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Ex-Stanford coach avoids prison in college admissions scandal

Stanford University sailing coach John Vandemoer at the Boston federal courthouse in March. Photo: Scott Eisen/Getty Images
Stanford University sailing coach John Vandemoer at the Boston federal courthouse. Photo: Scott Eisen/Getty Images

The former Stanford University head sailing coach avoided prison time at his sentencing on Wednesday after he admitted to helping secure spots for students at the school in exchange for $610,000 in bribes, AP reports.

Why it matters: Ex-coach John Vandemoer is the first to be sentenced of the 50 people connected to the college admission scandal, an underground web of wealthy parents who used money to guarantee their children's acceptance into several universities. Judge Rya Zobel's decision sets the tone for the fates of coaches, parents and other co-conspirators involved.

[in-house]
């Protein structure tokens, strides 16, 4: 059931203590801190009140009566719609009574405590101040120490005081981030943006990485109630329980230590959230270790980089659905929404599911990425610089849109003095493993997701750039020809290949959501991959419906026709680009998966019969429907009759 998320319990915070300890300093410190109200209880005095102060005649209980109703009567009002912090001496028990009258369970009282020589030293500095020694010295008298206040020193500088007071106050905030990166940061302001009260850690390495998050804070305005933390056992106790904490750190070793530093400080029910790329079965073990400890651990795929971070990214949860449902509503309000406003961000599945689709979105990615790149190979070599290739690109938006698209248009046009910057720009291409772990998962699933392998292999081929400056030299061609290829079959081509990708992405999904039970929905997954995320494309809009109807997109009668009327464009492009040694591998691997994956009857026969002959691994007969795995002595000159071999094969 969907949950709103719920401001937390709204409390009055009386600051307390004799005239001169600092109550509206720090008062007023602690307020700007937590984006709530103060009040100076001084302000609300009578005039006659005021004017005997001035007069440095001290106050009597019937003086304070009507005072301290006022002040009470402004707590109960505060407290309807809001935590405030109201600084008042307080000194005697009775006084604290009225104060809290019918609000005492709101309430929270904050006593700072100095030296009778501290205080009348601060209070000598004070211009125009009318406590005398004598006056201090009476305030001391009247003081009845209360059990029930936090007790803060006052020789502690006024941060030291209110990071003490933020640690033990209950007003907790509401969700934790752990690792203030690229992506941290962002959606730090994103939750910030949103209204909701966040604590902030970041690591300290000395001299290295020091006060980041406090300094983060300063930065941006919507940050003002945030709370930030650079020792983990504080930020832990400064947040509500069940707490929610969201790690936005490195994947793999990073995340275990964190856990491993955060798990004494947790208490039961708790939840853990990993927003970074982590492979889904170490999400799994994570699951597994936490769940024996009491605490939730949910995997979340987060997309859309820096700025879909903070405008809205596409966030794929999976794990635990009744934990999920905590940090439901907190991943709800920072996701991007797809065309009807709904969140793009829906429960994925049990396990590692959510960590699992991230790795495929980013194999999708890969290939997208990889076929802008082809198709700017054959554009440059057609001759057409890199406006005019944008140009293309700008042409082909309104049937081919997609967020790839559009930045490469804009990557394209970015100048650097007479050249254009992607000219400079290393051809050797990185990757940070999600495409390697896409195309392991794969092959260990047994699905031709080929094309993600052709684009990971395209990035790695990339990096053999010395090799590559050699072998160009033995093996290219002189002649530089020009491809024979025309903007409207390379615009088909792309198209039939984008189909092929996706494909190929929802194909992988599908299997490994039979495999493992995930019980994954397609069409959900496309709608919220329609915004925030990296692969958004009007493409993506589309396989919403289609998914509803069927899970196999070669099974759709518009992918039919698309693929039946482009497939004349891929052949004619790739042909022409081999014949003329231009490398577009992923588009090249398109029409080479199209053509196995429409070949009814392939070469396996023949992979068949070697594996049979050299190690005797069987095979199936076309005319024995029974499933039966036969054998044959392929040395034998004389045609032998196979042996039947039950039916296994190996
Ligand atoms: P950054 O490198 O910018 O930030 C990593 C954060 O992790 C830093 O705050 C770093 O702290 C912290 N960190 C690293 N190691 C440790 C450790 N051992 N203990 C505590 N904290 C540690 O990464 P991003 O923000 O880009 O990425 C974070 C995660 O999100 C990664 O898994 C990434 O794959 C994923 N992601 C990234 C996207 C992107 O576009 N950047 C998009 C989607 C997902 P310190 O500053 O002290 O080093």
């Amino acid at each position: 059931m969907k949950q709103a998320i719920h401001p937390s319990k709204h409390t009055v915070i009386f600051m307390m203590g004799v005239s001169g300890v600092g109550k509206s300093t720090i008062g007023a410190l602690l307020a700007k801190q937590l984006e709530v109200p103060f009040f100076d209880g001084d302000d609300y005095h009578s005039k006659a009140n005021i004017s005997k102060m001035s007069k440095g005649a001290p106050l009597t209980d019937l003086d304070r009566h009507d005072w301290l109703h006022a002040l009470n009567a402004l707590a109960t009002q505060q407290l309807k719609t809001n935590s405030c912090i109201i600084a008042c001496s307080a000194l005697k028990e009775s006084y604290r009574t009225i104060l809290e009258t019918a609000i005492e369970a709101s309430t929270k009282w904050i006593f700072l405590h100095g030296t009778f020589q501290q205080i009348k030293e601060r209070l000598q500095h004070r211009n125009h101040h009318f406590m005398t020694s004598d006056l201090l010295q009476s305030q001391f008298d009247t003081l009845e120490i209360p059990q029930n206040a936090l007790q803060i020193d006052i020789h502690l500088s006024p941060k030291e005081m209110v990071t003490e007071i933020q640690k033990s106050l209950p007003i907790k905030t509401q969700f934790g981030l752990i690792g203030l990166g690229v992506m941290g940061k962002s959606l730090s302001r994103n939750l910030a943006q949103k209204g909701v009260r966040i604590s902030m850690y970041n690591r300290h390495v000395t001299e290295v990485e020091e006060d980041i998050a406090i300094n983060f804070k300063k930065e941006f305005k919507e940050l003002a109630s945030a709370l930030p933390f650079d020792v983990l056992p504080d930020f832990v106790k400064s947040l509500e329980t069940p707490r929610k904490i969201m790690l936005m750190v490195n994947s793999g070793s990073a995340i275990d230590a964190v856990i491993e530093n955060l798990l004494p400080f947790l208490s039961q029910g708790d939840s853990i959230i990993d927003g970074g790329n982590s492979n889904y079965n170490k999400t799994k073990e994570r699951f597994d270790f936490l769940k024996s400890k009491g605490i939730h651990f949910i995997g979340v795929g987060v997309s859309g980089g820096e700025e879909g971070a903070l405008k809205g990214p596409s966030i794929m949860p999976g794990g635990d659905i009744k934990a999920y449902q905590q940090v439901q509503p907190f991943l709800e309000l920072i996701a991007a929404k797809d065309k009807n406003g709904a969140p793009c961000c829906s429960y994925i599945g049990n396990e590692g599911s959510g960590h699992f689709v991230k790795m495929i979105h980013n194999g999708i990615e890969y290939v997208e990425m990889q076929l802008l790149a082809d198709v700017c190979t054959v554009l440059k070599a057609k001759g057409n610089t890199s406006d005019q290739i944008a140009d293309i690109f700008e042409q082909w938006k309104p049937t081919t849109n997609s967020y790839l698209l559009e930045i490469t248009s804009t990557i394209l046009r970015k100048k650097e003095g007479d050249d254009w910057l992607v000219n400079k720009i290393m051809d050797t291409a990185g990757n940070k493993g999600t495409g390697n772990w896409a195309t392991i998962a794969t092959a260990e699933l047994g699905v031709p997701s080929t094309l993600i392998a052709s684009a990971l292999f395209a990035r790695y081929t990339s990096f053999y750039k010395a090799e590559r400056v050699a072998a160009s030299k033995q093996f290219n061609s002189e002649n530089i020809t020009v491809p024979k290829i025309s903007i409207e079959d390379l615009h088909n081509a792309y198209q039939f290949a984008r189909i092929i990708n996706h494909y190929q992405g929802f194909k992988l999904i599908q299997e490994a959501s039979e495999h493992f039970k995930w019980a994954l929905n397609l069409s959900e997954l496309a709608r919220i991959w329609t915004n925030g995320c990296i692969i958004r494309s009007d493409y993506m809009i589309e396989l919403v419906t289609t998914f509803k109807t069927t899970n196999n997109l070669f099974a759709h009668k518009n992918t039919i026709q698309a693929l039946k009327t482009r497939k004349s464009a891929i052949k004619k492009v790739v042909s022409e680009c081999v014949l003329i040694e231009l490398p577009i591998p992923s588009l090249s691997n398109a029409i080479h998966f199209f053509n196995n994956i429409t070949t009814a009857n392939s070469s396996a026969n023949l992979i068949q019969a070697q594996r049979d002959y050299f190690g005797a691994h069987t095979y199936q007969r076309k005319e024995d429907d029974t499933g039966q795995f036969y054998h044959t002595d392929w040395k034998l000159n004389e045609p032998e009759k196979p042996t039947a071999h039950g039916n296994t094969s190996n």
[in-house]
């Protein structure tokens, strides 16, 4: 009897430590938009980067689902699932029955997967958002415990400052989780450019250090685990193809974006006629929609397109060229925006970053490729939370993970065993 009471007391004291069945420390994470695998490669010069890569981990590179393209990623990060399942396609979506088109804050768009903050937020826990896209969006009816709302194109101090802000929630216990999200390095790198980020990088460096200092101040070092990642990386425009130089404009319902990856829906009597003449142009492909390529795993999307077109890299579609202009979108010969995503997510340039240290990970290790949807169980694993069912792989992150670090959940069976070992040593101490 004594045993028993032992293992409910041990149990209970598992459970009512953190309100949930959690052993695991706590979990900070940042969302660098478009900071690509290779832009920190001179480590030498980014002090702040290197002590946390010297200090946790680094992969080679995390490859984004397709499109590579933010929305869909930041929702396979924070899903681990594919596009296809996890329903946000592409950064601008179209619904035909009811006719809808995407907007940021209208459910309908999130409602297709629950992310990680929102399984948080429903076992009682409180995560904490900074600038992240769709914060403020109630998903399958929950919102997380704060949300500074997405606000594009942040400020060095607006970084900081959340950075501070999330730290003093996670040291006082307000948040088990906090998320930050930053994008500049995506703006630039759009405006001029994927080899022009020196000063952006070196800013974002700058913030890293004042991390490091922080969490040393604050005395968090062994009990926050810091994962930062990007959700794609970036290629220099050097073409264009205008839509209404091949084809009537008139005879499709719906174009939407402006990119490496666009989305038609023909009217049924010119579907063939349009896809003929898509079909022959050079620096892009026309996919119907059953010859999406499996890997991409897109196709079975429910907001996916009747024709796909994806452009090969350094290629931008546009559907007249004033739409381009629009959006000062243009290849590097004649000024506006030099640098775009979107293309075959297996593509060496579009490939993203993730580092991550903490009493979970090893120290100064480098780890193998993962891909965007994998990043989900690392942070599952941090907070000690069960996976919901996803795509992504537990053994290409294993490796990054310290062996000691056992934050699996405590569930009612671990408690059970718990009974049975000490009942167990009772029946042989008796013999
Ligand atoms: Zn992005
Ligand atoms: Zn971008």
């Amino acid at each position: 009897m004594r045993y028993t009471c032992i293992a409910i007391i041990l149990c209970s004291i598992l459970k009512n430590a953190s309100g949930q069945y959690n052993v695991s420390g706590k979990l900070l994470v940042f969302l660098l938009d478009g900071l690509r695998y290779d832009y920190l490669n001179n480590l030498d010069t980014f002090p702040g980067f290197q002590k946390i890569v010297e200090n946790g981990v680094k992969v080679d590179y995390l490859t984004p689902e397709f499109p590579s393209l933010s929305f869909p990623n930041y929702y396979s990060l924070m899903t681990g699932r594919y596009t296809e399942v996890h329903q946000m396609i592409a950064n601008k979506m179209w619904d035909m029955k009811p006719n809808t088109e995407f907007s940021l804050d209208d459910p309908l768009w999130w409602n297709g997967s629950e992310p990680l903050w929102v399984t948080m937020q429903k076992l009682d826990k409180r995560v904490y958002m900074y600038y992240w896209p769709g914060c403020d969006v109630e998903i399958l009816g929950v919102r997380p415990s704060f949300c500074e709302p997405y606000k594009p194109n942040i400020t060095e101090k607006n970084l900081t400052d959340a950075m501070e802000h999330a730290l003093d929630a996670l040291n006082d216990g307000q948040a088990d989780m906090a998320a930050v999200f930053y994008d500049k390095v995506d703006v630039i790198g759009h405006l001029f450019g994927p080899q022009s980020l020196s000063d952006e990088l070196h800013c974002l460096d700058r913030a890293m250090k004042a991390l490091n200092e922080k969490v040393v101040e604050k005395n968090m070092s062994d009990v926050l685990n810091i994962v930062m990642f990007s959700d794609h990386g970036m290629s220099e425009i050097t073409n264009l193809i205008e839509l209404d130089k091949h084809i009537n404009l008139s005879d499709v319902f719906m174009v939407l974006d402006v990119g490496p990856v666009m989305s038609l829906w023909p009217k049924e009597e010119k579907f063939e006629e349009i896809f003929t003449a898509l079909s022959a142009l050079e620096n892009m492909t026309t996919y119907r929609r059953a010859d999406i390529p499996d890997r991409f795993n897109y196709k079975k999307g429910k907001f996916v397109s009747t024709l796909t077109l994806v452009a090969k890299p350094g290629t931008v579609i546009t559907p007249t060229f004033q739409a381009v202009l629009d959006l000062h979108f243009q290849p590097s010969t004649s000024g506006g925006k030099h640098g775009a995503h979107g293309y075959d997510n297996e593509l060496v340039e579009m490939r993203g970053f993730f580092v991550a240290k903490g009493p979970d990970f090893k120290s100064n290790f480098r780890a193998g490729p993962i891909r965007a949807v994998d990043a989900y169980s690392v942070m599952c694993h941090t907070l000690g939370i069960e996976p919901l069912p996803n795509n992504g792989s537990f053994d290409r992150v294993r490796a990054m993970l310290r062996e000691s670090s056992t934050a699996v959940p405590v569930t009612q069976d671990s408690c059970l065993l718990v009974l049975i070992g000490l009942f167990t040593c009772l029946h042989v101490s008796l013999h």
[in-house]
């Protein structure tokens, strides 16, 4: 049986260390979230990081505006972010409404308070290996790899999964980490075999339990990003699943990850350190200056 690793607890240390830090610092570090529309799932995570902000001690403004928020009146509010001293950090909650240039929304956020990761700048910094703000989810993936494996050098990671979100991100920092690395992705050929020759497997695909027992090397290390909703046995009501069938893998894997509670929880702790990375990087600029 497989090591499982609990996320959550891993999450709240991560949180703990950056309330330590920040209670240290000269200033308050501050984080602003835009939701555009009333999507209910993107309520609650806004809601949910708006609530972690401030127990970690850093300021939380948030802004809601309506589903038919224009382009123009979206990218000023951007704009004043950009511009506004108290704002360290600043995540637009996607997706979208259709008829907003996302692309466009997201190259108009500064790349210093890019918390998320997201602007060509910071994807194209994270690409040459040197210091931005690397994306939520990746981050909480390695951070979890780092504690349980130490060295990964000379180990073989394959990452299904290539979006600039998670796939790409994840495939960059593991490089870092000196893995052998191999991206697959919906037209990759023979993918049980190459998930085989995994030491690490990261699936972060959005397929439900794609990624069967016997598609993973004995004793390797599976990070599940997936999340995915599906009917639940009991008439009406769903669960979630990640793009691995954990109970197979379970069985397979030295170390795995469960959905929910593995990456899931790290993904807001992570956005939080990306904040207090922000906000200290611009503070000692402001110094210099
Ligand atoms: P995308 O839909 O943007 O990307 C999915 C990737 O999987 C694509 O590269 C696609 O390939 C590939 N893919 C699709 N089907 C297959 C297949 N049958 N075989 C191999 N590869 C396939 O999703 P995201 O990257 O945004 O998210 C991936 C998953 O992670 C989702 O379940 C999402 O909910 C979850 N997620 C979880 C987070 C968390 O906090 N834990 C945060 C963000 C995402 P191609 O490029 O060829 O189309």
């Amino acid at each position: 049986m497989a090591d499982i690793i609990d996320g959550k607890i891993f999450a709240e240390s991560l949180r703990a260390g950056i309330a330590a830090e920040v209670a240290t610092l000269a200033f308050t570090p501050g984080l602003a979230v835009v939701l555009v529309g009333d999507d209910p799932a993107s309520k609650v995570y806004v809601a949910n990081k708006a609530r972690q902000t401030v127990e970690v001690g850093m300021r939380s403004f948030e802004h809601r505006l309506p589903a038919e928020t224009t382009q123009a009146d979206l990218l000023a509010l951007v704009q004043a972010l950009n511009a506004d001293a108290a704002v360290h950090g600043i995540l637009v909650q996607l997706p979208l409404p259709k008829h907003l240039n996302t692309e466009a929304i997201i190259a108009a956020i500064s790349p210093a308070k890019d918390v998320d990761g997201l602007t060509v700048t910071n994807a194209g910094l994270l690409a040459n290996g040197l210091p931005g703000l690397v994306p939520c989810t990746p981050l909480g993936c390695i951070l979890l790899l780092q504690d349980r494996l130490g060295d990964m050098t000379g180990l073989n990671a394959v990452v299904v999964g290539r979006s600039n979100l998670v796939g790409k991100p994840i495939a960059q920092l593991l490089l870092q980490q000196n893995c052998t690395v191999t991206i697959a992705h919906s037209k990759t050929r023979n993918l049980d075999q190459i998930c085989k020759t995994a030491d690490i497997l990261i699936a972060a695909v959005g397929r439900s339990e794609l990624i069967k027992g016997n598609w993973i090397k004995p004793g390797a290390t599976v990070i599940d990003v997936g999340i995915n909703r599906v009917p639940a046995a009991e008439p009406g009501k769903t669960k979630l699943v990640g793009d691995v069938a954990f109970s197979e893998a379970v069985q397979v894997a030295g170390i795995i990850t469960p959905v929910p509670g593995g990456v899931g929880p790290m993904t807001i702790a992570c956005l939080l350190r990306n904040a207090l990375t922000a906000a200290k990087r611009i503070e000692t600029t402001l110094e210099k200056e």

Details: Prosecutors had asked Vandemoer to be sentenced to 13 months in prison. The judge sentenced him to one day behind bars, which was already considered completed, as well as a $10,000 fine and 2 years of supervised release with 6 months of home confinement.

  • Vandemoer pleaded guilty to federal racketeering charges in March.
  • His attorney said the money he accepted went to the sailing team, rather than his own pocket.
  • "This was the biggest mistake of my life,” Vandemoer told the Wall Street Journal on Tuesday.

The backdrop: Those prosecuted were accused of paying California college admissions consultant William “Rick” Singer to orchestrate their children's acceptance into athletic programs or using forged college-entrance exams.

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